Debilitating bowel pain is common, but the underlying cause is still unclear. Usually it is an intestinal infection that triggers immune responses. These can result in everyday foods being classified as harmful and causing severe and persistent pain.
A new study published in the journal Nature reports in mice and humans that a novel mechanism contributes to chronic bowel pain.
Chronic bowel pain
Pain occurs to alert the body and protect it from actual or potential tissue damage. There are three common forms of pain – nociceptive pain, which is caused by damage to body tissues. Inflammatory pain, normal inflammation caused by an inappropriate response by the body’s immune system, and chronic pain, defined as pain that lasts for at least 12 weeks.
One of the most common causes of chronic bowel pain is irritable bowel syndrome (IBS), which causes cramps, diarrhea, and constipation. The chronic pain in this condition is often attributed to allergies, but there is no precise cause or mechanism for it.
Often times, the pain associated with IBS cannot be easily localized and it is difficult to determine the cause or origin of the pain. Usually, people with pain in their internal organs have the problem of not knowing the root cause. For example, IBS, a disease that affects about 11 percent of the world’s population, has no specific disease characteristics that distinguish one disease from another.
IBS can be triggered by risk factors like imbalance in the intestinal flora and gastroenteritis due to ingestion of contaminated food or water, stress, and changes in intestinal-brain communication.
The study’s researchers also found that bacterial infection can alter the immune response in the gut, causing some foods to be perceived as harmful. As a result, the body attacks the food and surrounding tissues, causing persistent bowel pain.
In the study, researchers at the Laboratory for Intestinal Neuroimmune Interactions, the Translational Research Center for Gastrointestinal Disorders, the Department of Chronic Diseases, Metabolism and Aging at KU Leuven in Belgium explain the new mechanism by which an intestinal infection changes the organ’s tolerance of antigens . that can be found in many foods.
The intestinal immune system recognizes these antigens as harmful. As a result, people with IBS feel pain when they consume food. They also showed that bacterial infections and bacterial toxins can trigger an immune response that triggers the production of dietary antigen-specific immunoglobulin E (IgE) antibodies in mice.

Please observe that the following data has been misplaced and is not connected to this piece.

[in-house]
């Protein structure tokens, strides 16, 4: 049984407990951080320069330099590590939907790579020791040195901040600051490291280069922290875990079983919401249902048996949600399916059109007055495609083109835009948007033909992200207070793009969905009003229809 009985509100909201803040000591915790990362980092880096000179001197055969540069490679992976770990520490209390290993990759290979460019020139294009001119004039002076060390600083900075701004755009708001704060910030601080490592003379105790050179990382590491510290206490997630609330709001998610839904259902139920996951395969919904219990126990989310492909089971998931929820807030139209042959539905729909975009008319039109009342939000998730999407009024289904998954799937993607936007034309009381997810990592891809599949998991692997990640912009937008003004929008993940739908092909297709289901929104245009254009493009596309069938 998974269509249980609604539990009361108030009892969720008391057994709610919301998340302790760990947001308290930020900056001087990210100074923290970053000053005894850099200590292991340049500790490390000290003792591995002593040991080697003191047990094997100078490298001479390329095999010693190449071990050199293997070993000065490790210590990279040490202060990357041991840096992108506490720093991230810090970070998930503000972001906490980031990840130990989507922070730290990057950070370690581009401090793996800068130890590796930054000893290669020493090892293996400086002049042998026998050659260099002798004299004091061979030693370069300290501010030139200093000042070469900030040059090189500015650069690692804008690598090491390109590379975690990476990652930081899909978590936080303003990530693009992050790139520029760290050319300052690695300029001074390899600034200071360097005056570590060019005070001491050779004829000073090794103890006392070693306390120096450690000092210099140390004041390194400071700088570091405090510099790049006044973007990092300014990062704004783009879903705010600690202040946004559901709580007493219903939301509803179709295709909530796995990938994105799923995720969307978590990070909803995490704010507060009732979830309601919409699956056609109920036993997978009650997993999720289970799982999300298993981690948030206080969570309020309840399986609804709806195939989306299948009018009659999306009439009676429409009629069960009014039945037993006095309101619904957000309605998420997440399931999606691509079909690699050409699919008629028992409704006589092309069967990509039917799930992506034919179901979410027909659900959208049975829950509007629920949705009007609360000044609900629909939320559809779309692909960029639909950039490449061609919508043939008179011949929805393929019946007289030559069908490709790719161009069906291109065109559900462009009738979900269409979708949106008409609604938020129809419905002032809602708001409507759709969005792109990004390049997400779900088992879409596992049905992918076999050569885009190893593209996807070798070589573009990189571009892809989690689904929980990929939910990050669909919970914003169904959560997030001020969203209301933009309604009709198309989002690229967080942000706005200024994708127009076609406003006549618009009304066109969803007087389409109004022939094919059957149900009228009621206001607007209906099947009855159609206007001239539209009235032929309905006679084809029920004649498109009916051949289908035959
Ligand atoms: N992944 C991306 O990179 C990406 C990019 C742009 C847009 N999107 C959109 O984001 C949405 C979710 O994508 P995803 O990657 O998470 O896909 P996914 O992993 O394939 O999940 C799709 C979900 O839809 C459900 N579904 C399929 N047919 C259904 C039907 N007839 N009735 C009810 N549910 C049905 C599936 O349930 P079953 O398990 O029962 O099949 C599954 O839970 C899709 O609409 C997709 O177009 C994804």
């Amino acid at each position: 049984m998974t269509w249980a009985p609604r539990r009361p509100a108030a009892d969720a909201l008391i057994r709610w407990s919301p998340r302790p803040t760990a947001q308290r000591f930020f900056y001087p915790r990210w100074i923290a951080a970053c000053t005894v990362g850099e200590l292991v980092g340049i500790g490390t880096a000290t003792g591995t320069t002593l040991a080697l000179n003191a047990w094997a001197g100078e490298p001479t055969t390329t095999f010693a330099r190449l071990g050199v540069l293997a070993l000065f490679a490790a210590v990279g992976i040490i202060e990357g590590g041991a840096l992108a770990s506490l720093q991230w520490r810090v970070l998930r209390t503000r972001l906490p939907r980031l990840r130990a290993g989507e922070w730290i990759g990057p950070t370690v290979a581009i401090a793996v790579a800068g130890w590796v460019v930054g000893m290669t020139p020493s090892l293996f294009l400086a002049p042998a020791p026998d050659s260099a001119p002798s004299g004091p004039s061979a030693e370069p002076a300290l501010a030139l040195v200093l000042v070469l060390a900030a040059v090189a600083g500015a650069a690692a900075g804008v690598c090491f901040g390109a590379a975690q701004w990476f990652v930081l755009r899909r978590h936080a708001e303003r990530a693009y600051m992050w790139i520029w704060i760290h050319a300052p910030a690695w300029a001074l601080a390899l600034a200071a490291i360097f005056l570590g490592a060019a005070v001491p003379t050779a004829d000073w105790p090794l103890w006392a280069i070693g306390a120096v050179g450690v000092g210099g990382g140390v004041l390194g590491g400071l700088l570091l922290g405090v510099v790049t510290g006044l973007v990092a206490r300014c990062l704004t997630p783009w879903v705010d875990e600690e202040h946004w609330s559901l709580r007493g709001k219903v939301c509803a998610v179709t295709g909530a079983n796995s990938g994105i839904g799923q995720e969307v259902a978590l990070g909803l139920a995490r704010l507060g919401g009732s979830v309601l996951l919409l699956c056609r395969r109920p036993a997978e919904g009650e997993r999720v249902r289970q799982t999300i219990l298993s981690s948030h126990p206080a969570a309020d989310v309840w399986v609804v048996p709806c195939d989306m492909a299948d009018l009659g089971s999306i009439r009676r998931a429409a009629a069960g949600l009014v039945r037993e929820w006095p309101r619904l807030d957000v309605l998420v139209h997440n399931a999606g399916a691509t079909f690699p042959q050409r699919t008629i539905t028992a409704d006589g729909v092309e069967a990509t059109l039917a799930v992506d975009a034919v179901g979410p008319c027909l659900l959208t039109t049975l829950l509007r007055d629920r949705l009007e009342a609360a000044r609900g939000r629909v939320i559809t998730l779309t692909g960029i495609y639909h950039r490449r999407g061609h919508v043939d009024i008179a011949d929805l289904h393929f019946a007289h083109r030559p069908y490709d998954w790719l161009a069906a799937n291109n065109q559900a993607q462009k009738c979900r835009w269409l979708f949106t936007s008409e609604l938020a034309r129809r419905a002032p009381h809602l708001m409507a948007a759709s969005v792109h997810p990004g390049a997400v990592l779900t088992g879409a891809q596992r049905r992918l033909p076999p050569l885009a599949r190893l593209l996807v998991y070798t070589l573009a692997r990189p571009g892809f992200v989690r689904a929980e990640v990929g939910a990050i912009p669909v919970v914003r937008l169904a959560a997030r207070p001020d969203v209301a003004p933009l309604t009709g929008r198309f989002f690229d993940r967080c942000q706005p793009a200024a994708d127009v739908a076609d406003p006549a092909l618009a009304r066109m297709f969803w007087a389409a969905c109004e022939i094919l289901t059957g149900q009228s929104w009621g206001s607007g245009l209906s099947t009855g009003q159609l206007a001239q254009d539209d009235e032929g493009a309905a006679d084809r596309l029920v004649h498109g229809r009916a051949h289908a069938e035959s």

Visceral pain occurred after ingestion of the food antigen. The pain signal came from the histamine-H1-mediated sensitization of visceral afferents. In addition, the injection of food antigens, including wheat, soy, milk, and gluten, into the lining of patients with IBS triggered local edema and mast cell activation, which are hallmarks of inflammation.
After the infection, the team also found that the egg white protein stimulated a chain reaction, similar to a food allergy. The antigen bound to the antibodies IgE associated with mast cells.
“Our results identify and characterize a peripheral mechanism underlying foodborne abdominal pain, creating new opportunities for treating irritable bowel syndrome and related abdominal pain,” the researchers concluded in the study.
Along with their results, the researchers suggested various treatment options. First, they recommended improving the intestinal barrier function to reduce the access of the intestine to the intestinal immune system. Second, they suggested targeting IgE antibodies that could cause inflammation and are specific to the food of interest and target the molecules released by the mast cells. Finally, they recommended blocking the colon’s sensory nerves that transmit information to the brain to cause pain.
The team said more research is needed to develop therapeutics that will help people with IBS.